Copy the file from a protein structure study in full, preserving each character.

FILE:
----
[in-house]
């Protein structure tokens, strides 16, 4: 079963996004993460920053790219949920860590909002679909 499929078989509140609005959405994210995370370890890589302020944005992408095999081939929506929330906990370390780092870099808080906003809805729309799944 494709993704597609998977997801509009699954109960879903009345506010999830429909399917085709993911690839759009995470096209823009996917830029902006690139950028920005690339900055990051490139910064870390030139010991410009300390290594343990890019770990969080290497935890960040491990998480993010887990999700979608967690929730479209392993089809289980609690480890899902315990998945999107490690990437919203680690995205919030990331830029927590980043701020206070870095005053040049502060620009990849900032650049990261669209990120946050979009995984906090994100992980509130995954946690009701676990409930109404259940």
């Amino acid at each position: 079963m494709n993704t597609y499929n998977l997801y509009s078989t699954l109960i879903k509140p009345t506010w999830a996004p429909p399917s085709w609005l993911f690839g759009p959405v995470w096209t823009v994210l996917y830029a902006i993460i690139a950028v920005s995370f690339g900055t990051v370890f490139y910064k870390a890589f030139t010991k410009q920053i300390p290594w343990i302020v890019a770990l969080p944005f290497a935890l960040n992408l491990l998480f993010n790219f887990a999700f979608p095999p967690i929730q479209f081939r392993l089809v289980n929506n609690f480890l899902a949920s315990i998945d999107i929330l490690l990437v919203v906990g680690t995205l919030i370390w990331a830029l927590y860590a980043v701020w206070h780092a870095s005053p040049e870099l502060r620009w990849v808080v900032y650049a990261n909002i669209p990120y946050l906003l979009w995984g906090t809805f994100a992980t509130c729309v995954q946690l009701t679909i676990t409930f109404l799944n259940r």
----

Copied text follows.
[in-house]
């Protein structure tokens, strides 16, 4: 079963996004993460920053790219949920860590909002679909 499929078989509140609005959405994210995370370890890589302020944005992408095999081939929506929330906990370390780092870099808080906003809805729309799944 494709993704597609998977997801509009699954109960879903009345506010999830429909399917085709993911690839759009995470096209823009996917830029902006690139950028920005690339900055990051490139910064870390030139010991410009300390290594343990890019770990969080290497935890960040491990998480993010887990999700979608967690929730479209392993089809289980609690480890899902315990998945999107490690990437919203680690995205919030990331830029927590980043701020206070870095005053040049502060620009990849900032650049990261669209990120946050979009995984906090994100992980509130995954946690009701676990409930109404259940």
């Amino acid at each position: 079963m494709n993704t597609y499929n998977l997801y509009s078989t699954l109960i879903k509140p009345t506010w999830a996004p429909p399917s085709w609005l993911f690839g759009p959405v995470w096209t823009v994210l996917y830029a902006i993460i690139a950028v920005s995370f690339g900055t990051v370890f490139y910064k870390a890589f030139t010991k410009q920053i300390p290594w343990i302020v890019a770990l969080p944005f290497a935890l960040n992408l491990l998480f993010n790219f887990a999700f979608p095999p967690i929730q479209f081939r392993l089809v289980n929506n609690f480890l899902a949920s315990i998945d999107i929330l490690l990437v919203v906990g680690t995205l919030i370390w990331a830029l927590y860590a980043v701020w206070h780092a870095s005053p040049e870099l502060r620009w990849v808080v900032y650049a990261n909002i669209p990120y946050l906003l979009w995984g906090t809805f994100a992980t509130c729309v995954q946690l009701t679909i676990t409930f109404l799944n259940r």